Cold case detectives routinely use modern technology to solve old crimes. But Det. Sgt. Brian Borg of the Toronto Police is taking that notion one step further by using Twitter to ask the public for help on his cold case files. “Social media is a way for police – it’s a way for me – to make that direct connection to people, without using traditional media,” Borg stated.Hhe is working on 553 unsolved criminal cases that stretch all the way back to 1921. Seriously. 1921. How many clues and tips can anyone dig up that far back? Meh. Never hurts to try.
Toronto police have nearly an 80 per cent solve rate on crimes in that time, Borg said. But there’s always room to do better. “The cases that I remember are not the ones I solve. The ones I remember are the ones I didn’t,” he said. “Whether or not you have information in a case or you’re simply just retweeting a message, in my opinion, you’re helping.”
Borg, a 33-year veteran with Toronto Police, started the @torontocoldcase Twitter account in a social media workshop a few weeks ago. His first tweet got nearly 400 retweets so he embraced the idea and started tweeting regularly This was Borg’s first tweet:
Starting to using social media in the investigation of cold case homicides. I would appreciate this being re-tweeted to get my message out.
This tweet is about one of his own cases. It is a bulletin for outstanding murder suspect Reshane Hayles Wilson. Hayles Wilson was part of Borg’s homicide case in January 2014, before he took over the cold case squad. They meet again.
Tweets also include pictures of evidence retrieved from homicide scenes. The pics on the right were tweeted in connection with the murder of a 24-year-old Toronto man named Mike Pimentel. Pimentel was stabbed death to death in Liberty Village on New Year’s 2012. The pic includes a blond hair extension, a pocket-knife, a stylized key chain and a pair of high-heeled pumps – as well as an image of a woman in a short skirt. The tweets, with the accompanying #mikepimentelmurder hashtag, have been widely disseminated. Det. Bui, who is a devoted Serial fan, tweeted the Scottish crime writer Ian Rankin for thoughts on what his fictionalized cop, Detective Inspector John Rebus, might do. Rankin actually replied: “Hmm. I have mixed feelings. Might be a lot of dreck to sift through. On the other hand, last chance saloon.”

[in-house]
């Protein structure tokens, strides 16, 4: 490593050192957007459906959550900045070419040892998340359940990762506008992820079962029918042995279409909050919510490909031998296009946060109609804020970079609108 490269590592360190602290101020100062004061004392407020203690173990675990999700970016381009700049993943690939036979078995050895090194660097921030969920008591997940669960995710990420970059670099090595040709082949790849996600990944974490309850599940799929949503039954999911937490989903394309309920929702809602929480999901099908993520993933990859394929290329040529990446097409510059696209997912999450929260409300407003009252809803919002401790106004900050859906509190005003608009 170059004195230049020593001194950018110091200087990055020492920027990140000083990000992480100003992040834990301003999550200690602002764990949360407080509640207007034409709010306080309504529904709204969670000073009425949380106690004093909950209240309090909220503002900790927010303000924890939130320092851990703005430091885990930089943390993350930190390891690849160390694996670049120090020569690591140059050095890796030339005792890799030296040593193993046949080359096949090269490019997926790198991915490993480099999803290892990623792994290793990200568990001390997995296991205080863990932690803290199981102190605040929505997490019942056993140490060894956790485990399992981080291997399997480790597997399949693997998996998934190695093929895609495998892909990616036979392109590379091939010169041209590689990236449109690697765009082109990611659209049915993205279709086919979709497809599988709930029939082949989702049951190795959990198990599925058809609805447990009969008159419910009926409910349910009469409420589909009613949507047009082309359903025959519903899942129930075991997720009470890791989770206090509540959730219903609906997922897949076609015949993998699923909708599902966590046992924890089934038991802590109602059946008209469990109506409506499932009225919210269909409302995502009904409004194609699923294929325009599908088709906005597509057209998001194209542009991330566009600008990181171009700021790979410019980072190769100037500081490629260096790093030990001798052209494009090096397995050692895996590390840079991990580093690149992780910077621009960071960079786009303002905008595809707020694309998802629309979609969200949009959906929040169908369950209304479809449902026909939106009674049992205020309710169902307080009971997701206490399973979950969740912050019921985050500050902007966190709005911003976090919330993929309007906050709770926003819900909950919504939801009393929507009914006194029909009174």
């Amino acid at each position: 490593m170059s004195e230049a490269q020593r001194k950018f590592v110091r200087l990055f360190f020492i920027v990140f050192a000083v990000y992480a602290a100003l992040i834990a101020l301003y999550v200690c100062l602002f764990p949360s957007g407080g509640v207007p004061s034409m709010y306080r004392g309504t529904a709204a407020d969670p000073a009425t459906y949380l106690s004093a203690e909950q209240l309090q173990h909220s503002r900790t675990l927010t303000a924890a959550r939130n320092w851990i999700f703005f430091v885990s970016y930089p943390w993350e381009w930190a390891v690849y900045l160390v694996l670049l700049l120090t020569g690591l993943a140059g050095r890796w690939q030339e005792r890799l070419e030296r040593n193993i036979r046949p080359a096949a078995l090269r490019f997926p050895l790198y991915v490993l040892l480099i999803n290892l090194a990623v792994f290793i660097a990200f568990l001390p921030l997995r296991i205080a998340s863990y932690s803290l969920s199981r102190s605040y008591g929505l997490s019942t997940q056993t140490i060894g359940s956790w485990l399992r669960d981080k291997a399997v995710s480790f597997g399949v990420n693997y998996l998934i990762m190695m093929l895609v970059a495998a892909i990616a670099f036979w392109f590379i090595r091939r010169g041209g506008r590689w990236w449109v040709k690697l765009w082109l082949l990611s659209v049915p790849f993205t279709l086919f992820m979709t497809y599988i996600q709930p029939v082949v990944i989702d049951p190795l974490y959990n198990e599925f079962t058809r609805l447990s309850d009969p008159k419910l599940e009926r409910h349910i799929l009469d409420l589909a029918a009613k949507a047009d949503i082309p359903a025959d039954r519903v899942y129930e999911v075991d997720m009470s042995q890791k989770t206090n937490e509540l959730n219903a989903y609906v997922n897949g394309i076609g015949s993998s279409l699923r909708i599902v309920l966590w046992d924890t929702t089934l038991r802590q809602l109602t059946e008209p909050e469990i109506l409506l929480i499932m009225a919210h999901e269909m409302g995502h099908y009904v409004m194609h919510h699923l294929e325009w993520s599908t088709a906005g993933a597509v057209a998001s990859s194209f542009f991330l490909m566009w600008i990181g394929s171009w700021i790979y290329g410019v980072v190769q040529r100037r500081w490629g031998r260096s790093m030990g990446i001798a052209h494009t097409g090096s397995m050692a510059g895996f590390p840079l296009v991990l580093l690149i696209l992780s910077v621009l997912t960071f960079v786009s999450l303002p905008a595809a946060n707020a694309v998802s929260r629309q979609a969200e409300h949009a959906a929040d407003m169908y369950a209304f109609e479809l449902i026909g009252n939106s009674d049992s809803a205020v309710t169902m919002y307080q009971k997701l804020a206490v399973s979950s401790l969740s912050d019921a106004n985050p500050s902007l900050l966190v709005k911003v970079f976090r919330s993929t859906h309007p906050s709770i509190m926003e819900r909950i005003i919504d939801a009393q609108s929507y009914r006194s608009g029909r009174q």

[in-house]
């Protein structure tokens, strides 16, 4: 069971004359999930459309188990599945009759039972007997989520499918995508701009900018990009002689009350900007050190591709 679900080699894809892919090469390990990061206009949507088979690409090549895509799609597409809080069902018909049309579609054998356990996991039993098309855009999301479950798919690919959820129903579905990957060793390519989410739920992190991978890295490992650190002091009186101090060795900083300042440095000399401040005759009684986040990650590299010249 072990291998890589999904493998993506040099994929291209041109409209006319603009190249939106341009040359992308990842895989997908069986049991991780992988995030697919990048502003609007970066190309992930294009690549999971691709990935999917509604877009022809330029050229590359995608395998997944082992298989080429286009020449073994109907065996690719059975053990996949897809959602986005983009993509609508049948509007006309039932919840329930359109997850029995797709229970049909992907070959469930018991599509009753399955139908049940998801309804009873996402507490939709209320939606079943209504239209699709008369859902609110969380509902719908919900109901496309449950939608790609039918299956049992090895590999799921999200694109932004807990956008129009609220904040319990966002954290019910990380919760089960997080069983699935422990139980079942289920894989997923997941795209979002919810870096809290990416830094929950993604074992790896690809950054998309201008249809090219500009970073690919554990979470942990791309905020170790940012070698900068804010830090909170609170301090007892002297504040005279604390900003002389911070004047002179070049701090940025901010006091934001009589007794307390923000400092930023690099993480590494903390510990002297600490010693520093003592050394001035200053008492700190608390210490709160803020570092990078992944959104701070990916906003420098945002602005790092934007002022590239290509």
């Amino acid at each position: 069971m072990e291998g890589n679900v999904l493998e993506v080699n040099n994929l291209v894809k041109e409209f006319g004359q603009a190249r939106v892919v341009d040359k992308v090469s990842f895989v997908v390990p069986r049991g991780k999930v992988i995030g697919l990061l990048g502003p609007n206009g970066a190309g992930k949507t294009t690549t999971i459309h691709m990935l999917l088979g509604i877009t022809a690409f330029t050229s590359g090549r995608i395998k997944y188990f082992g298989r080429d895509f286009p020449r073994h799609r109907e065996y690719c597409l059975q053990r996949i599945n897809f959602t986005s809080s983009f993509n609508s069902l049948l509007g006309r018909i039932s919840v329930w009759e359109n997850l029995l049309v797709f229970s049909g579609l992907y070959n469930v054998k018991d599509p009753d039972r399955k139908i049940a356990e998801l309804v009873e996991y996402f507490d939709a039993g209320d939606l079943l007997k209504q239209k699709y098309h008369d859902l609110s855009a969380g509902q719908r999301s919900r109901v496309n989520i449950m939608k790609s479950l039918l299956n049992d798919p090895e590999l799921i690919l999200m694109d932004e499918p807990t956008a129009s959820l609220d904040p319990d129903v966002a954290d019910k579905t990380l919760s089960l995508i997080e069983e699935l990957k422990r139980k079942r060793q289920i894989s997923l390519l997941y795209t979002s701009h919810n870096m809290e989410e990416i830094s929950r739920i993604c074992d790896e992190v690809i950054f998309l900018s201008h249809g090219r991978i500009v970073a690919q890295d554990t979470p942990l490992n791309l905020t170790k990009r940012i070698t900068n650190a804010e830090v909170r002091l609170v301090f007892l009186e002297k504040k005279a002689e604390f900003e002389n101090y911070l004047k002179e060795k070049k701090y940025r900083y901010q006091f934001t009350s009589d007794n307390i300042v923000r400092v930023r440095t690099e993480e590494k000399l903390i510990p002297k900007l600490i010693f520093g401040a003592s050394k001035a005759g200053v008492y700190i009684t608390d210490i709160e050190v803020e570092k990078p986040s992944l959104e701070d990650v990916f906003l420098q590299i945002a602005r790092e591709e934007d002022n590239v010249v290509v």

There’s always a drawback with asking the public for help. The Pimentel campaign generated a wave of feedback on Twitter, including details about the items in the photos, and leads and likely red herrings. “Frankly, we’ve created a lot of work for ourselves,” he said in an interview.
Still, the Toronto cold case squad are a stubborn bunch. It took thirty years, but they cracked the 1981 cold case of University of Toronto secretary Donna Ann Proian. They didn’t have far to look to find the killer. They went to a Toronto jail and charged Ernest William Westergard with first-degree murder. Westergard was in jail serving a life sentence for the murder of another woman. Forty-nine-year-old Sonia Run was sexually assaulted and strangled in her Mississauga home in 1994. Proian, who was then 30, was strangled with her own clothing and stabbed several times in the face. Her husband found her body inside the locked apartment at 120 St. Patrick St.